New York City Mayor Bill de Blasio (D) on Monday called on New Yorkers to avoid traveling for the holidays, suggesting they risk bringing back the Wuhan coronavirus to the city and infecting other residents.
“I have to urge all New Yorkers: do not travel out of state for the holidays,” De Blasio said during a press briefing at City Hall. “Do not travel to a state with a high infection rate. Do not travel to a country with a high infection rate.”
“For those who do travel, recognize how important it is to get tested and recognize there is a very strict quarantine in New York State and if you go elsewhere you will have to observe a two-week quarantine coming back,” the Democrat mayor added. “There are a few states that is not true for -but only a few states- the vast majority of American states now are on the New York state quarantine list.”
De Blasio is the latest high-profile official to suggest Americans change their holiday plans in an effort to combat the spread of coronavirus.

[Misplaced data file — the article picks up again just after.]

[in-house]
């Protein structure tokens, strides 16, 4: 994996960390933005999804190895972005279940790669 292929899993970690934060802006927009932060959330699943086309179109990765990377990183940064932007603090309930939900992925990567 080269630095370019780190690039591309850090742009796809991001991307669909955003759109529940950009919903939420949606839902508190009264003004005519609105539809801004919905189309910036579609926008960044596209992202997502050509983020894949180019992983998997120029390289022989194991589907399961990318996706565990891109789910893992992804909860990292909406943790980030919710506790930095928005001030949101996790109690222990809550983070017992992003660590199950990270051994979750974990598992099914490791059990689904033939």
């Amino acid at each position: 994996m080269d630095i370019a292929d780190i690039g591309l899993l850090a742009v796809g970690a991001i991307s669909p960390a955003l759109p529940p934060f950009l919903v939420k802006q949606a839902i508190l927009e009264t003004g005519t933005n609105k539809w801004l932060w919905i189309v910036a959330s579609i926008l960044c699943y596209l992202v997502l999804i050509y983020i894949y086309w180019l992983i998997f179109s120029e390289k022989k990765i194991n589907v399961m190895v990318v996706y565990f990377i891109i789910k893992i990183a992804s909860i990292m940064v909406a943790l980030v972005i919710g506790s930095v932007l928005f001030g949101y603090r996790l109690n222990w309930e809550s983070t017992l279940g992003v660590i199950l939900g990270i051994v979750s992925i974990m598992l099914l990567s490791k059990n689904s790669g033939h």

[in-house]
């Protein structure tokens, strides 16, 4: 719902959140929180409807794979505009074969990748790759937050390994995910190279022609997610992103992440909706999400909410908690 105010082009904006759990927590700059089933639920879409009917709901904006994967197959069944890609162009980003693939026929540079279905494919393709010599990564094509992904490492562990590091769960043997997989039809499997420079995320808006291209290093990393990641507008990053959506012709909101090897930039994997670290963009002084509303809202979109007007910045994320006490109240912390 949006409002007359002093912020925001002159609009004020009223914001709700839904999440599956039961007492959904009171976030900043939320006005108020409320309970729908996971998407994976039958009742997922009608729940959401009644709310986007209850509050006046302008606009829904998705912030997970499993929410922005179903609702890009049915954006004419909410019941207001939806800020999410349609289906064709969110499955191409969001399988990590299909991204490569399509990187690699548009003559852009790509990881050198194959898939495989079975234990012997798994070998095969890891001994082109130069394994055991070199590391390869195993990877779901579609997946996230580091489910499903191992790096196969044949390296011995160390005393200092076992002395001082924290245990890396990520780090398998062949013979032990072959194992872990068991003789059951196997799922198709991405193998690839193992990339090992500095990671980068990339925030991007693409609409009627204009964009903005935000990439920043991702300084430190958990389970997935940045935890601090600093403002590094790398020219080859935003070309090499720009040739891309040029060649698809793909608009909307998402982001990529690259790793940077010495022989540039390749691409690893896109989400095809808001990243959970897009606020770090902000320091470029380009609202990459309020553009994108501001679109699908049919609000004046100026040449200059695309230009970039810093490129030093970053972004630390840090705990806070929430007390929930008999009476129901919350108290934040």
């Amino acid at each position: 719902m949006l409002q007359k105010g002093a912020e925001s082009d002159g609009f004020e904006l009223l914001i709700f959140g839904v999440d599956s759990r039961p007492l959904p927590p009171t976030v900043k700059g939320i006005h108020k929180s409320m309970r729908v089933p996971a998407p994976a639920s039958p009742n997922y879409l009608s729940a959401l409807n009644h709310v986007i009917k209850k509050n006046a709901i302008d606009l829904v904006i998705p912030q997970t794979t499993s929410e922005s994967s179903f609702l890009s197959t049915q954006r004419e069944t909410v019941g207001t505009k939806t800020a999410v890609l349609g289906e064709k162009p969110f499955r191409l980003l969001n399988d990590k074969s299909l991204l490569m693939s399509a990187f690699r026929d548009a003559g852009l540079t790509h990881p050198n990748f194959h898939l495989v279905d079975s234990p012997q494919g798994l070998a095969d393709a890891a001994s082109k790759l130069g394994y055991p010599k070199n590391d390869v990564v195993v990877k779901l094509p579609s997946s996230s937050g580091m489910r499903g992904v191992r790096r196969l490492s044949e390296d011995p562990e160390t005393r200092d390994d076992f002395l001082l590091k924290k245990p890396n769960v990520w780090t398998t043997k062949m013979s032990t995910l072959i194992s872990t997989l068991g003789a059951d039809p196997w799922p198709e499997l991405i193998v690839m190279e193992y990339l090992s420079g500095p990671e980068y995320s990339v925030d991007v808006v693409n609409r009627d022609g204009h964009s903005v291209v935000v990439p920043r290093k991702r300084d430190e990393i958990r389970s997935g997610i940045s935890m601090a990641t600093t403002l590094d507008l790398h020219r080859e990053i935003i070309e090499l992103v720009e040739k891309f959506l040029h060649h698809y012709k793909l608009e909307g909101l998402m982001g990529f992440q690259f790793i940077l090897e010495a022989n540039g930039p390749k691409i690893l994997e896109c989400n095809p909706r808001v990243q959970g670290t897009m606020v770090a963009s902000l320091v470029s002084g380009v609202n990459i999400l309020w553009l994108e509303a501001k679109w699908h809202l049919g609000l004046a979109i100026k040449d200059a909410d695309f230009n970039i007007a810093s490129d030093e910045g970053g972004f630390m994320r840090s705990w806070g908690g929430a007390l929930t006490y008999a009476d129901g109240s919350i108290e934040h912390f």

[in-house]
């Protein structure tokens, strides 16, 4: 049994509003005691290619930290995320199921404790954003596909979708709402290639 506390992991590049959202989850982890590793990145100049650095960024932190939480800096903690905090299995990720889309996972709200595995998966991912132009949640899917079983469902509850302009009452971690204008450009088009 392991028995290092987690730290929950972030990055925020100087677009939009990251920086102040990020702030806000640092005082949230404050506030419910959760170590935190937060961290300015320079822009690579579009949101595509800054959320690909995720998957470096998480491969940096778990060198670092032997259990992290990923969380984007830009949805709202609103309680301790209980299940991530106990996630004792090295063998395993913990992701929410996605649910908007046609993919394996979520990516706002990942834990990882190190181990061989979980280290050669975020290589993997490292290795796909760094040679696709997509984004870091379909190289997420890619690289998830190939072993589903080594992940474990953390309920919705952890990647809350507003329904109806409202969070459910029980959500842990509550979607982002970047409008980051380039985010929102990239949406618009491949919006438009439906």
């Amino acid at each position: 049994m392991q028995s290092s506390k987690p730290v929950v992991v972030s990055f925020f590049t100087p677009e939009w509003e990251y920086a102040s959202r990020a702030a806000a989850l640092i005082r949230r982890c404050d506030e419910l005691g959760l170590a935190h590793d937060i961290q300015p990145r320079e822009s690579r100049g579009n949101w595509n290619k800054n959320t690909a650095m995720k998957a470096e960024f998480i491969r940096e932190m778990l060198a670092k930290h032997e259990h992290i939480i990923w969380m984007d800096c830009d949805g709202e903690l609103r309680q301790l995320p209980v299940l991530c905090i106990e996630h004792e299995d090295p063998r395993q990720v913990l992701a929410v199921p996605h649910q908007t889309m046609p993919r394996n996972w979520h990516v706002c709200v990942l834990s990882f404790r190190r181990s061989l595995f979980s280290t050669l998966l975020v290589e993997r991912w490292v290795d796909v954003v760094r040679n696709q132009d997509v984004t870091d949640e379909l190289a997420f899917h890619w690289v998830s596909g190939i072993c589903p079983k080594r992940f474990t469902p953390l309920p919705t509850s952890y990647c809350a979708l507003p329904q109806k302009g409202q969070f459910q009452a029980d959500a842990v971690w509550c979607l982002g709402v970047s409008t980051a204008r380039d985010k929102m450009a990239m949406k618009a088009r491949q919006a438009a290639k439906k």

On Monday, U.S. Surgeon General Jerome Adams warned 12 states that “things aren’t looking up for Thanksgiving dinner” due to the number of rising virus cases.
In a tweet, Dr. Adams suggested three precautions to take to against the virus — mask-wearing, hand-washing, and social distancing — to boost the likelihood of celebrating what he called “safe” Thanksgiving holiday. He directed the note to residents of Iowa, Idaho, Kansas, Missouri, Montana, North Dakota, Nebraska, Oklahoma, South Dakota, Tennessee, Utah, and Wisconsin.
A note of caution if you live in IA, ID, KS, MO, MT, ND, NE, OK, SD, TN, UT, or WI- things aren’t looking up for thanksgiving dinner, but there’s still plenty of time to turn it around.
➡️ Increase your chances for a safe day! pic.twitter.com/iuPb2oSaCq
— U.S. Surgeon General (@Surgeon_General) October 26, 2020
Dr. Adams’ remark follows Dr. Anthony Fauci, director of the National Institute of Allergy and Infectious Disease, suggesting that Americans may have to call off their Thanksgiving plans due to the virus.
“I think people should be very careful and prudent about social gatherings, particularly when members of the family might be at a risk because of their age or underlying condition,” Dr. Fauci told CBS News when asked what Americans should do to celebrate Thanksgiving.
“You may have to bite the bullet and sacrifice that social gathering, unless you’re pretty certain that the people that you’re dealing with are not infected,” Fauci added. “Either they’ve been very recently tested, or they’re living a lifestyle in which they don’t have any interaction with anybody except you and your family.”